The role of intolerance of uncertainty in the relationship between daily search for and presence of meaning in life




meaning, intolerance of uncertainty, search for meaning, personality processes, daily diary


People who are highly intolerant of uncertainty have a propensity to fear the unknown, which influences perceptions and desires for control and predictability (Carleton, 2016). Processes related to searching for and maintaining meaning might deviate based on intolerance of uncertainty as meaning-making can be spurred by breakdowns in one’s sense of understanding or predictability (Park, 2010). The current study was designed to examine within-person relationships between daily search for and presence of meaning, while investigating how people’s intolerance of uncertainty (IU) influences the search-presence relationship. During a three-week daily diary study, results showed that daily search significantly predicted same-day presence and presence the following day. IU significantly moderated the effects of search on presence such that people who were highly intolerant of uncertainty experienced less presence when they engaged in searching than low IU participants. Results suggest researchers should consider the potential consequences of IU in limiting the development of a vital well-being resource, presence of meaning.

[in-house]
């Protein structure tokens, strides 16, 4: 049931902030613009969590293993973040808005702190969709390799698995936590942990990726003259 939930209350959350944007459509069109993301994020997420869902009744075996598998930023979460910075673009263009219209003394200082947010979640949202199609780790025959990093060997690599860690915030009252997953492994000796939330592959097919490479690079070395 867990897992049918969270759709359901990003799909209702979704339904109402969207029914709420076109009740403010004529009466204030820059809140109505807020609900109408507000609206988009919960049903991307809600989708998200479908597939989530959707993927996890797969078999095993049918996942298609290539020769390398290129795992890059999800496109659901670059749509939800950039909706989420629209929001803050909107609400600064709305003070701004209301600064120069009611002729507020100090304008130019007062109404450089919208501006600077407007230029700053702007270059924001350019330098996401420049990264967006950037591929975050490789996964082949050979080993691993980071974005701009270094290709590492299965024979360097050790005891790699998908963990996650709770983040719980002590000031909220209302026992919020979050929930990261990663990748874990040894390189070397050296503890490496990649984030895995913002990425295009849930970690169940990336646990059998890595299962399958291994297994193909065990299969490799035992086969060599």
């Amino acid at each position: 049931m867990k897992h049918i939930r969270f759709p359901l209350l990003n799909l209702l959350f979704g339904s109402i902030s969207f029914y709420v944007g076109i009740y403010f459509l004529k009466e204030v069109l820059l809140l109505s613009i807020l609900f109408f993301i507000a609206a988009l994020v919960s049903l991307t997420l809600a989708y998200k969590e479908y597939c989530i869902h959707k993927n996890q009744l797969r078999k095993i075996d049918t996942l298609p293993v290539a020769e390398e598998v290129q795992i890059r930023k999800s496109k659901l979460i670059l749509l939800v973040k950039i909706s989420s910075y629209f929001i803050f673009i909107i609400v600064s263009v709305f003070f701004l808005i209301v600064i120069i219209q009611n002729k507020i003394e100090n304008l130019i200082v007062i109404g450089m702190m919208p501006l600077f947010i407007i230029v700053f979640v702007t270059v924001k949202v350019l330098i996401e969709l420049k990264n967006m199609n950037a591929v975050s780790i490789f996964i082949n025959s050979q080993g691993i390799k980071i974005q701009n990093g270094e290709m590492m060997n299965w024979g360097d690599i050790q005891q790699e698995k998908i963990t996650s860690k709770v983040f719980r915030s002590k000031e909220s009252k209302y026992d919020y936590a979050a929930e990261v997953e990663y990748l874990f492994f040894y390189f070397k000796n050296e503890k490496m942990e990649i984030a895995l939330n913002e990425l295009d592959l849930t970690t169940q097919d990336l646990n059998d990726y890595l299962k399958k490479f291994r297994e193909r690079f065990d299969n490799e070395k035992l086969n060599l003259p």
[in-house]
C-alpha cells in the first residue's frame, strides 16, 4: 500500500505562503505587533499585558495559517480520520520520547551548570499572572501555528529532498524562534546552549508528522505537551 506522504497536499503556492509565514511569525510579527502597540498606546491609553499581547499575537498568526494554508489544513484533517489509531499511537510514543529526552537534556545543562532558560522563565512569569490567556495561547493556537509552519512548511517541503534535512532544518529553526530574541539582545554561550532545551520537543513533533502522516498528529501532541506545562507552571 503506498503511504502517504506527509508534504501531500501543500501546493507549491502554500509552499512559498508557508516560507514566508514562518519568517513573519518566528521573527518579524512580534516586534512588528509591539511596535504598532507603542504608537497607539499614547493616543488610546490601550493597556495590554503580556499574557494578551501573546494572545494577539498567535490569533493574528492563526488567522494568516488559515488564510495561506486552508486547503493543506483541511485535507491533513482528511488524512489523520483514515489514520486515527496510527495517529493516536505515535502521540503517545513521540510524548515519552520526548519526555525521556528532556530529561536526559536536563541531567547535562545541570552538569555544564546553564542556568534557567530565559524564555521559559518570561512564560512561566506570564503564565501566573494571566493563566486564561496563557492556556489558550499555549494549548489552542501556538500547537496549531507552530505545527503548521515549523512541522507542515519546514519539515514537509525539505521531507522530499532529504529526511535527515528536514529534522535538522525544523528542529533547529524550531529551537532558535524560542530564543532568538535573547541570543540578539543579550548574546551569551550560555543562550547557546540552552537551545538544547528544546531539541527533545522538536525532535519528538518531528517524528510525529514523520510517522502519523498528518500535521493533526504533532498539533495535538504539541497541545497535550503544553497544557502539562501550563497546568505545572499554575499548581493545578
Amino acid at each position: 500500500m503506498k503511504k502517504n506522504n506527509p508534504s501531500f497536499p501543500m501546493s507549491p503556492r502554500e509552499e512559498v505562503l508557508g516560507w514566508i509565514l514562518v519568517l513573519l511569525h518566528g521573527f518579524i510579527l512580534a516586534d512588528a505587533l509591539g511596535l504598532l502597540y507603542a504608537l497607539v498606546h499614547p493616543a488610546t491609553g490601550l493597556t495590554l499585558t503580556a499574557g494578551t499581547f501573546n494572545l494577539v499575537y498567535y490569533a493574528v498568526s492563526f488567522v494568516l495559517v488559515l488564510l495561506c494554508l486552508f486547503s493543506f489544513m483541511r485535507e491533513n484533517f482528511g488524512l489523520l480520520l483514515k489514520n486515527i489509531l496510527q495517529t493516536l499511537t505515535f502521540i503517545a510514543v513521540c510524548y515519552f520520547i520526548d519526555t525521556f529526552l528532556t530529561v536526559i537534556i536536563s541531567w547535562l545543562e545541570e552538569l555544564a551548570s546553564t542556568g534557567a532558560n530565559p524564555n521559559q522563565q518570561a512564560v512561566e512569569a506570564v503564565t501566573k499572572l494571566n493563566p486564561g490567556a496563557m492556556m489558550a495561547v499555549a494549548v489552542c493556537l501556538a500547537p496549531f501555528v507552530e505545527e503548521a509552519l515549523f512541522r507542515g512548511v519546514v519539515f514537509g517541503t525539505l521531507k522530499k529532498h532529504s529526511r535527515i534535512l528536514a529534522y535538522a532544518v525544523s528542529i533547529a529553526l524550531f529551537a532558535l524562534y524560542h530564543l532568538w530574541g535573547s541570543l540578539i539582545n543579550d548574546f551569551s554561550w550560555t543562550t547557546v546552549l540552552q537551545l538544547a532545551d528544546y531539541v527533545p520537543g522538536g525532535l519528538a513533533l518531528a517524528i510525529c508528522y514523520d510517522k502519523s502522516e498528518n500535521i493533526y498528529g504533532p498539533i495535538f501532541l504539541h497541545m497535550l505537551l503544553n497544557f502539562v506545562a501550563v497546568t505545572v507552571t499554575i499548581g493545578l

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Author Biographies

Jessica L Morse, Colorado State University

Ph.D. student, Counseling Psychology, Department of Psychology

Mark A Prince, Colorado State University

Assistant Professor Counseling Psychology, Associate Director of Addiction Counseling, Department of Psychology 


Michael F Steger, Colorado State University

Center for Meaning and Purpose

Professor, Department of Psychology, Colorado State University 

Optentia Research Programme, North-West University, Vanderbijklpark, South Africa